TORONTO — A change affecting pharmaceuticals in the updated North American free trade agreement will mean cost savings for Canadians, but big drug companies say it could affect investment.
Final terms in the trade deal remove a provision that would have increased protections to 10 years around a category of drugs called biologics.
It means Canada, which had come under some criticism for agreeing to the previous increase, will instead keep its existing eight years of exlusivity for the drugs before generic versions can enter the market.
Richard Gold, a law professor at McGill University, says the extra two years would have added significant costs to the health-care system and drug plans.
Gold, a senior fellow at the Centre for International Governance Innovation, says that prices for patented drugs are generally 60 to 75 per cent more than their generic counterparts, though he notes the biologic category of drugs is particularly complicated and challenging to replicate.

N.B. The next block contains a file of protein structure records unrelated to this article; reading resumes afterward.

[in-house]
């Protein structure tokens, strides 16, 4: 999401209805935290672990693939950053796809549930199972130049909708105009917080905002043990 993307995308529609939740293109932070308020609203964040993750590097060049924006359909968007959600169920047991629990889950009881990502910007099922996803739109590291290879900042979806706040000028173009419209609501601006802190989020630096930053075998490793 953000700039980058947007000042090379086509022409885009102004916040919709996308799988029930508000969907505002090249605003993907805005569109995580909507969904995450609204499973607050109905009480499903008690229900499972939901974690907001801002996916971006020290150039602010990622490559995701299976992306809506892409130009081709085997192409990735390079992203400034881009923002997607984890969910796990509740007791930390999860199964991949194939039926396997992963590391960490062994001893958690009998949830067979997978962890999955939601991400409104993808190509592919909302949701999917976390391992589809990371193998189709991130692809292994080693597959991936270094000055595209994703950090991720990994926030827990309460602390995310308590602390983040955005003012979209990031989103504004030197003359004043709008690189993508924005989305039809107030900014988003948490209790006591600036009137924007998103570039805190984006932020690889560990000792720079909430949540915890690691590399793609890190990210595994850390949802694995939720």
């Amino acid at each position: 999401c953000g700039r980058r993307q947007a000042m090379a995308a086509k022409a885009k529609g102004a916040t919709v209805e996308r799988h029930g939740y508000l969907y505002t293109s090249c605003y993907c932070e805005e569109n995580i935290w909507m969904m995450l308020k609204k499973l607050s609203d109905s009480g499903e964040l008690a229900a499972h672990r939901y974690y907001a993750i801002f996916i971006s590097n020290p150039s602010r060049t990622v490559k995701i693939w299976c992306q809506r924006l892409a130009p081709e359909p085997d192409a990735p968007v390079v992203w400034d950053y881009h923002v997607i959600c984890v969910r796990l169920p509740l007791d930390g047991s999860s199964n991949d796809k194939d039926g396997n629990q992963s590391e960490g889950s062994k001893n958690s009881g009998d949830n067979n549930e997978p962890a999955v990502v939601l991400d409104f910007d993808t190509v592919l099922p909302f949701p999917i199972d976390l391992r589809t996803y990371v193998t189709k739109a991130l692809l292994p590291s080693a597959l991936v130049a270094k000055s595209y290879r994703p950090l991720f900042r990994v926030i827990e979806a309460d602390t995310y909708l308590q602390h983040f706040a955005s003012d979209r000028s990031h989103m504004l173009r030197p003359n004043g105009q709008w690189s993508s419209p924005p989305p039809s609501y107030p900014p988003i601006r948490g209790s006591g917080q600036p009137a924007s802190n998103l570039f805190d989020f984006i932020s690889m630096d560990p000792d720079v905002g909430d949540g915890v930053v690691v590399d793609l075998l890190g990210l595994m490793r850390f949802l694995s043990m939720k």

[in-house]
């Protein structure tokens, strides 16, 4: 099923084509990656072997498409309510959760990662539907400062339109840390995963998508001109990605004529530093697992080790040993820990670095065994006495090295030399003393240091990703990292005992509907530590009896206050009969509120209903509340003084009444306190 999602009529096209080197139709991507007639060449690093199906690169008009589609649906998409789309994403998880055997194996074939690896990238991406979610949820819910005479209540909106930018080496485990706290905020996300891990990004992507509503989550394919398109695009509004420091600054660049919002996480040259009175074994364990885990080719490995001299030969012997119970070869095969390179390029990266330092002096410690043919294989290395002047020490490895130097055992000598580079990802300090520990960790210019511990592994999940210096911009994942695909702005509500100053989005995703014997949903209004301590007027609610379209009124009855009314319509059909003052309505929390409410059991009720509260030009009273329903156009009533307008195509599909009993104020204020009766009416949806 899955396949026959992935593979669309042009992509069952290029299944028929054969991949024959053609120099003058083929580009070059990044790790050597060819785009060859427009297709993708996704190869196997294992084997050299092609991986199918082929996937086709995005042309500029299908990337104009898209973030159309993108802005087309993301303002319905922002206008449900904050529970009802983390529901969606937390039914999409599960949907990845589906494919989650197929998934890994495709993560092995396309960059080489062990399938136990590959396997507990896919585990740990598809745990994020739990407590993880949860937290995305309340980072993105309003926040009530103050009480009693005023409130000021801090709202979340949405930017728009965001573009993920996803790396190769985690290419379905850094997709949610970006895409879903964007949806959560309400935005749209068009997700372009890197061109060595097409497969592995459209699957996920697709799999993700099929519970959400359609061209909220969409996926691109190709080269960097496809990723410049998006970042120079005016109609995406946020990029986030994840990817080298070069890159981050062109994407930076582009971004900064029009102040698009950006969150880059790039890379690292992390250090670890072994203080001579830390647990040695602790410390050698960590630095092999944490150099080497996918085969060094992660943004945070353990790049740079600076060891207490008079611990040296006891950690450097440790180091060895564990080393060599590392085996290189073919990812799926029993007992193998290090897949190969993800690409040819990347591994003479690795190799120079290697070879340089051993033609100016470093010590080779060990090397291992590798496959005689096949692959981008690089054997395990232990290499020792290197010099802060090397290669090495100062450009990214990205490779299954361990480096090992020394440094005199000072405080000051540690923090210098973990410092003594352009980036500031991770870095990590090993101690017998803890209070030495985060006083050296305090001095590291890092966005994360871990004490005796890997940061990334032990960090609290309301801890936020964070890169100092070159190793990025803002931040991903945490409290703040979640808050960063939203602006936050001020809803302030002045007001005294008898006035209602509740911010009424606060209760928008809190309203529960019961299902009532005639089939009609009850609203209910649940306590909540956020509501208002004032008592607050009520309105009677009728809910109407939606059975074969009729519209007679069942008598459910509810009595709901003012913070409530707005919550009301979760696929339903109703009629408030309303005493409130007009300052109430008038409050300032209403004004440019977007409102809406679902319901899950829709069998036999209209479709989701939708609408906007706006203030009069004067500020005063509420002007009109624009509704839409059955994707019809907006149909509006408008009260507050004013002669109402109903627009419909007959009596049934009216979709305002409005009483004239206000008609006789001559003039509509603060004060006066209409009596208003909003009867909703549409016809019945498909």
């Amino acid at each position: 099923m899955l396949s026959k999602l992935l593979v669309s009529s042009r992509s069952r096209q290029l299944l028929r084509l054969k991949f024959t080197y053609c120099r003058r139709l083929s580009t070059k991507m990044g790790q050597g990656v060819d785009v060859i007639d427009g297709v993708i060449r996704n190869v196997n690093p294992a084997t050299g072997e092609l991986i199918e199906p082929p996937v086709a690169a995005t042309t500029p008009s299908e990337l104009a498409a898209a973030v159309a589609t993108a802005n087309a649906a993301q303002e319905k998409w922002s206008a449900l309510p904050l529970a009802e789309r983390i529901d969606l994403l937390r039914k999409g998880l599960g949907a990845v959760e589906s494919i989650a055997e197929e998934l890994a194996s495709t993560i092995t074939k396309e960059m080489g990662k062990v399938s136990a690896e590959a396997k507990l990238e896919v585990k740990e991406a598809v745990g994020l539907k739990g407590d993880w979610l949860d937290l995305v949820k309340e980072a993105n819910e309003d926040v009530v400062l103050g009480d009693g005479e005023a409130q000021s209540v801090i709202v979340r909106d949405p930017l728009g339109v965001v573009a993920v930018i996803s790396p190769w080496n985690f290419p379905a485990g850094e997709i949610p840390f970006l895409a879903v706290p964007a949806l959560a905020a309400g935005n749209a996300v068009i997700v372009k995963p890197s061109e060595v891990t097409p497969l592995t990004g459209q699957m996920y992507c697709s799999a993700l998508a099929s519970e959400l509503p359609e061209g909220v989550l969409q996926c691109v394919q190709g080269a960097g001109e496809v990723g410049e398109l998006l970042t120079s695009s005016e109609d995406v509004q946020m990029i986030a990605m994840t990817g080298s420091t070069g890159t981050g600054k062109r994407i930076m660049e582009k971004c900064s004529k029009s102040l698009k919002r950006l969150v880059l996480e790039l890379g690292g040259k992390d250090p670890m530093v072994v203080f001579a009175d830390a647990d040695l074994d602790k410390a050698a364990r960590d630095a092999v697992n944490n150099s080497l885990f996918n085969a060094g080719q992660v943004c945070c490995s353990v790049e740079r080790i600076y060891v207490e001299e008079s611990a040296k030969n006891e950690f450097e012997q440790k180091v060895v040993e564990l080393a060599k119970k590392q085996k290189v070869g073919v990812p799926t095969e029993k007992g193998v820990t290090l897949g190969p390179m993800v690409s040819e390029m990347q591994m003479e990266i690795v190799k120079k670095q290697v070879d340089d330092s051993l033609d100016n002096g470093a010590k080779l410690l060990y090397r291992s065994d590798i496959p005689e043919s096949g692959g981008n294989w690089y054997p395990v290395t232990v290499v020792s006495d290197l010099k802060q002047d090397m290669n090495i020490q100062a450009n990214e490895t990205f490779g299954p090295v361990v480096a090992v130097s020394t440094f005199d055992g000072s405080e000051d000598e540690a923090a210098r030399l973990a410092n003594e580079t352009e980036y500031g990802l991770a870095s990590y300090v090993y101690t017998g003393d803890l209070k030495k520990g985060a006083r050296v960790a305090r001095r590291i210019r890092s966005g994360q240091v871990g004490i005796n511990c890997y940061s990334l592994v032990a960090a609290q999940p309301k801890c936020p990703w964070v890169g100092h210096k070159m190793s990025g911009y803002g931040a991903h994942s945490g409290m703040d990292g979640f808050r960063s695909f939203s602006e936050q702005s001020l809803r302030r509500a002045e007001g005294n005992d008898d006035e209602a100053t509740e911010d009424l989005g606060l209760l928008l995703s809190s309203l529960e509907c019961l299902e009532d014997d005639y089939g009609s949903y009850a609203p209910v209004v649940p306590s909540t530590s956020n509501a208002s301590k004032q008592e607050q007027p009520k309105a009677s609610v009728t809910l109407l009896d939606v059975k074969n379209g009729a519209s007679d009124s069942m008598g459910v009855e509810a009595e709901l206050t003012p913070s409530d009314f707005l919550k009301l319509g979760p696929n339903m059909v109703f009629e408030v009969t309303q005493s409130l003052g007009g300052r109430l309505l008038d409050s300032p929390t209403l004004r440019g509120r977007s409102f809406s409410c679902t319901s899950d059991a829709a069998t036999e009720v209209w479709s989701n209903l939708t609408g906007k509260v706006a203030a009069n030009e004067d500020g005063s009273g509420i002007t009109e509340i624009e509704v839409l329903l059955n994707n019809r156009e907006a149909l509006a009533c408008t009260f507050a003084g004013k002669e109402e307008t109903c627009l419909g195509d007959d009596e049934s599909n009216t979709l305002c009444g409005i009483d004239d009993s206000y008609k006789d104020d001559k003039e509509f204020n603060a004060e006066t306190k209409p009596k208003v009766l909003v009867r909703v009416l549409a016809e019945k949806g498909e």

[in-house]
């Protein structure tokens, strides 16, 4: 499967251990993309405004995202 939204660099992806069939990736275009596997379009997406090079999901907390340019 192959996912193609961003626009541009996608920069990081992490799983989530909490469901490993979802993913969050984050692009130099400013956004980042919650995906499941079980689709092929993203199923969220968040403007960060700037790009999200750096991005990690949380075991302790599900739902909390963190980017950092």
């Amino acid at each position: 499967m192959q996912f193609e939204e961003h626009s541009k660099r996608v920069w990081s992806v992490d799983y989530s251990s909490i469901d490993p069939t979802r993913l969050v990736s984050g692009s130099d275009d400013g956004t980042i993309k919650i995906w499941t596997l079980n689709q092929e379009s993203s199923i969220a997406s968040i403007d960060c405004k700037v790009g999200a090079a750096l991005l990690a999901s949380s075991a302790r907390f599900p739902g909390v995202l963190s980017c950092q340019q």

Innovative Medicines Canada, the lobby group that represents major pharmaceutical companies, says the news is disappointing and that the the shorter protection will hurt competitiveness and discourage investment.
This report by The Canadian Press was first published Dec. 11, 2019.
The Canadian Press